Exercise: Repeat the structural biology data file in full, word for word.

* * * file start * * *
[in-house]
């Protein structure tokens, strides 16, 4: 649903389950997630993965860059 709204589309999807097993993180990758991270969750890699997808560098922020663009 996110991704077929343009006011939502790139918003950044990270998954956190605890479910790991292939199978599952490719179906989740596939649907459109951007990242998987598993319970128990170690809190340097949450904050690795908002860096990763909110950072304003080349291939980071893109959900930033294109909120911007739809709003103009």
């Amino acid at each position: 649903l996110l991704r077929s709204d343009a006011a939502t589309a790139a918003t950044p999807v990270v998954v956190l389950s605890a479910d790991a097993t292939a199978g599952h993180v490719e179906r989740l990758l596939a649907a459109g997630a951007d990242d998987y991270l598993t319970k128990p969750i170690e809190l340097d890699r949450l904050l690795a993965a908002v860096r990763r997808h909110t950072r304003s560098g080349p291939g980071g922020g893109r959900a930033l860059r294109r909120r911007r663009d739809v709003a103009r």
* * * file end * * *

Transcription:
[in-house]
């Protein structure tokens, strides 16, 4: 649903389950997630993965860059 709204589309999807097993993180990758991270969750890699997808560098922020663009 996110991704077929343009006011939502790139918003950044990270998954956190605890479910790991292939199978599952490719179906989740596939649907459109951007990242998987598993319970128990170690809190340097949450904050690795908002860096990763909110950072304003080349291939980071893109959900930033294109909120911007739809709003103009």
């Amino acid at each position: 649903l996110l991704r077929s709204d343009a006011a939502t589309a790139a918003t950044p999807v990270v998954v956190l389950s605890a479910d790991a097993t292939a199978g599952h993180v490719e179906r989740l990758l596939a649907a459109g997630a951007d990242d998987y991270l598993t319970k128990p969750i170690e809190l340097d890699r949450l904050l690795a993965a908002v860096r990763r997808h909110t950072r304003s560098g080349p291939g980071g922020g893109r959900a930033l860059r294109r909120r911007r663009d739809v709003a103009r």